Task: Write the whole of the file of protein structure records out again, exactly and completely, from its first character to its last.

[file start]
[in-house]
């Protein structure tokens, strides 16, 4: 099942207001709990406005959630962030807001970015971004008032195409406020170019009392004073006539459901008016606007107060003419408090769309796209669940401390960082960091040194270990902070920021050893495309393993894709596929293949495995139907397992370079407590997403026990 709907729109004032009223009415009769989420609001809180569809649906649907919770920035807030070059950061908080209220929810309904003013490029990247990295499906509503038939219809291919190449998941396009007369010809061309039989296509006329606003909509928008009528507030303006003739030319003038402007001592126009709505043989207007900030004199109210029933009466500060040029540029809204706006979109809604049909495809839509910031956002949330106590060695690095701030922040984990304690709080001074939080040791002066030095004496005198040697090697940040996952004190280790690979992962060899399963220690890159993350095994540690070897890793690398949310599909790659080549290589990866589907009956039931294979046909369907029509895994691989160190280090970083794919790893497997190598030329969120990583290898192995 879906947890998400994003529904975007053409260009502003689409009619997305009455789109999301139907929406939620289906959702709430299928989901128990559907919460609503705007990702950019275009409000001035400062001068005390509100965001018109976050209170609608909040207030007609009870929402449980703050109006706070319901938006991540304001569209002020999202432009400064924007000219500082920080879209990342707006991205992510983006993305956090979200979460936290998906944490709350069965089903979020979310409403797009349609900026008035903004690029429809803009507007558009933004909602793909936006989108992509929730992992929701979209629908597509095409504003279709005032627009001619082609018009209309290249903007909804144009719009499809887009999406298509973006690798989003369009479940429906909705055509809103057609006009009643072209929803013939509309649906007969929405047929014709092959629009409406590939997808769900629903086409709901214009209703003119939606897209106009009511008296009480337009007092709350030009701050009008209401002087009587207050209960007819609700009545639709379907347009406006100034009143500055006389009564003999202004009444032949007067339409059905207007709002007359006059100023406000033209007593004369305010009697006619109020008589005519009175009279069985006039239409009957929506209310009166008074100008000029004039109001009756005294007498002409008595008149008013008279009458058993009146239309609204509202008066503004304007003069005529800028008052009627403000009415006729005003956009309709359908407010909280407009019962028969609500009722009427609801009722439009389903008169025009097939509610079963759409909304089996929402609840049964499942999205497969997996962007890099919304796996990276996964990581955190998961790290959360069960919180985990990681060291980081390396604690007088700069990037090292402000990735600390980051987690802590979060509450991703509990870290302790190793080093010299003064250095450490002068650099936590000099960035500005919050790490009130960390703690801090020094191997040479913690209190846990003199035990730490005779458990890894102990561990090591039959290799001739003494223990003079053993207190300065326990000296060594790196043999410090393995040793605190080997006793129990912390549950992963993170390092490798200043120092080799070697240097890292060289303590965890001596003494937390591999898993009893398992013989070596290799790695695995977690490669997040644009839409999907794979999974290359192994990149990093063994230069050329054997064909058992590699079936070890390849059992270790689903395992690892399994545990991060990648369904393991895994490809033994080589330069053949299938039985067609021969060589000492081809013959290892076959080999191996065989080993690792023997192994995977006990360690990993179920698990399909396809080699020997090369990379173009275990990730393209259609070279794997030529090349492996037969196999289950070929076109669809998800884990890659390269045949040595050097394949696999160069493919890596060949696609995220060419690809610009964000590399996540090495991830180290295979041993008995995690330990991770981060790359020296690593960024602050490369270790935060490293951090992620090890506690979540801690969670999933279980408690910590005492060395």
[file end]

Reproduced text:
[in-house]
């Protein structure tokens, strides 16, 4: 099942207001709990406005959630962030807001970015971004008032195409406020170019009392004073006539459901008016606007107060003419408090769309796209669940401390960082960091040194270990902070920021050893495309393993894709596929293949495995139907397992370079407590997403026990 709907729109004032009223009415009769989420609001809180569809649906649907919770920035807030070059950061908080209220929810309904003013490029990247990295499906509503038939219809291919190449998941396009007369010809061309039989296509006329606003909509928008009528507030303006003739030319003038402007001592126009709505043989207007900030004199109210029933009466500060040029540029809204706006979109809604049909495809839509910031956002949330106590060695690095701030922040984990304690709080001074939080040791002066030095004496005198040697090697940040996952004190280790690979992962060899399963220690890159993350095994540690070897890793690398949310599909790659080549290589990866589907009956039931294979046909369907029509895994691989160190280090970083794919790893497997190598030329969120990583290898192995 879906947890998400994003529904975007053409260009502003689409009619997305009455789109999301139907929406939620289906959702709430299928989901128990559907919460609503705007990702950019275009409000001035400062001068005390509100965001018109976050209170609608909040207030007609009870929402449980703050109006706070319901938006991540304001569209002020999202432009400064924007000219500082920080879209990342707006991205992510983006993305956090979200979460936290998906944490709350069965089903979020979310409403797009349609900026008035903004690029429809803009507007558009933004909602793909936006989108992509929730992992929701979209629908597509095409504003279709005032627009001619082609018009209309290249903007909804144009719009499809887009999406298509973006690798989003369009479940429906909705055509809103057609006009009643072209929803013939509309649906007969929405047929014709092959629009409406590939997808769900629903086409709901214009209703003119939606897209106009009511008296009480337009007092709350030009701050009008209401002087009587207050209960007819609700009545639709379907347009406006100034009143500055006389009564003999202004009444032949007067339409059905207007709002007359006059100023406000033209007593004369305010009697006619109020008589005519009175009279069985006039239409009957929506209310009166008074100008000029004039109001009756005294007498002409008595008149008013008279009458058993009146239309609204509202008066503004304007003069005529800028008052009627403000009415006729005003956009309709359908407010909280407009019962028969609500009722009427609801009722439009389903008169025009097939509610079963759409909304089996929402609840049964499942999205497969997996962007890099919304796996990276996964990581955190998961790290959360069960919180985990990681060291980081390396604690007088700069990037090292402000990735600390980051987690802590979060509450991703509990870290302790190793080093010299003064250095450490002068650099936590000099960035500005919050790490009130960390703690801090020094191997040479913690209190846990003199035990730490005779458990890894102990561990090591039959290799001739003494223990003079053993207190300065326990000296060594790196043999410090393995040793605190080997006793129990912390549950992963993170390092490798200043120092080799070697240097890292060289303590965890001596003494937390591999898993009893398992013989070596290799790695695995977690490669997040644009839409999907794979999974290359192994990149990093063994230069050329054997064909058992590699079936070890390849059992270790689903395992690892399994545990991060990648369904393991895994490809033994080589330069053949299938039985067609021969060589000492081809013959290892076959080999191996065989080993690792023997192994995977006990360690990993179920698990399909396809080699020997090369990379173009275990990730393209259609070279794997030529090349492996037969196999289950070929076109669809998800884990890659390269045949040595050097394949696999160069493919890596060949696609995220060419690809610009964000590399996540090495991830180290295979041993008995995690330990991770981060790359020296690593960024602050490369270790935060490293951090992620090890506690979540801690969670999933279980408690910590005492060395």